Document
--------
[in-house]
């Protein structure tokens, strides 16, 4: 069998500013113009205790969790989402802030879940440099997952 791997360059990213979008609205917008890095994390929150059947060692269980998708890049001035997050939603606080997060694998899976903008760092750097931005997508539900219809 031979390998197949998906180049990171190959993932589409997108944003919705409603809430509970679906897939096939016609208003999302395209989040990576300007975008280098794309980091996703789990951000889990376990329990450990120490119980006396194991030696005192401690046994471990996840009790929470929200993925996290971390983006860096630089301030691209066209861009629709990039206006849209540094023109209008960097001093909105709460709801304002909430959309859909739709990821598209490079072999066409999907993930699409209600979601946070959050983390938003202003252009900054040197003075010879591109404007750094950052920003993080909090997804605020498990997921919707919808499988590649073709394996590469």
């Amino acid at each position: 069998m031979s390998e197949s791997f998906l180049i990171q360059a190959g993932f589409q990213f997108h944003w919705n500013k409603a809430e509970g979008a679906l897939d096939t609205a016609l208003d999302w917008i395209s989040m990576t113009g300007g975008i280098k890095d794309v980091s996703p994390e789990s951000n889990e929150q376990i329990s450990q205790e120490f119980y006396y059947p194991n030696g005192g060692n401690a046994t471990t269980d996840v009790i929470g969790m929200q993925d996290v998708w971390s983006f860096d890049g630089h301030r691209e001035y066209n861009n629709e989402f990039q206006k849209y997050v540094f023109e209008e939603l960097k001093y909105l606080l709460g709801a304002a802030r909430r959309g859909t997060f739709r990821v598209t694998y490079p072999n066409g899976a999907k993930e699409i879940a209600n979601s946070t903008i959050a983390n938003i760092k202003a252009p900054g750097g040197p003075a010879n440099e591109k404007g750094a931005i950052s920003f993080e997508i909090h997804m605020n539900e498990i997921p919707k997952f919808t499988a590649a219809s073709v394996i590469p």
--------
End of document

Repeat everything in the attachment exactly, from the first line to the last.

[in-house]
């Protein structure tokens, strides 16, 4: 069998500013113009205790969790989402802030879940440099997952 791997360059990213979008609205917008890095994390929150059947060692269980998708890049001035997050939603606080997060694998899976903008760092750097931005997508539900219809 031979390998197949998906180049990171190959993932589409997108944003919705409603809430509970679906897939096939016609208003999302395209989040990576300007975008280098794309980091996703789990951000889990376990329990450990120490119980006396194991030696005192401690046994471990996840009790929470929200993925996290971390983006860096630089301030691209066209861009629709990039206006849209540094023109209008960097001093909105709460709801304002909430959309859909739709990821598209490079072999066409999907993930699409209600979601946070959050983390938003202003252009900054040197003075010879591109404007750094950052920003993080909090997804605020498990997921919707919808499988590649073709394996590469």
């Amino acid at each position: 069998m031979s390998e197949s791997f998906l180049i990171q360059a190959g993932f589409q990213f997108h944003w919705n500013k409603a809430e509970g979008a679906l897939d096939t609205a016609l208003d999302w917008i395209s989040m990576t113009g300007g975008i280098k890095d794309v980091s996703p994390e789990s951000n889990e929150q376990i329990s450990q205790e120490f119980y006396y059947p194991n030696g005192g060692n401690a046994t471990t269980d996840v009790i929470g969790m929200q993925d996290v998708w971390s983006f860096d890049g630089h301030r691209e001035y066209n861009n629709e989402f990039q206006k849209y997050v540094f023109e209008e939603l960097k001093y909105l606080l709460g709801a304002a802030r909430r959309g859909t997060f739709r990821v598209t694998y490079p072999n066409g899976a999907k993930e699409i879940a209600n979601s946070t903008i959050a983390n938003i760092k202003a252009p900054g750097g040197p003075a010879n440099e591109k404007g750094a931005i950052s920003f993080e997508i909090h997804m605020n539900e498990i997921p919707k997952f919808t499988a590649a219809s073709v394996i590469p």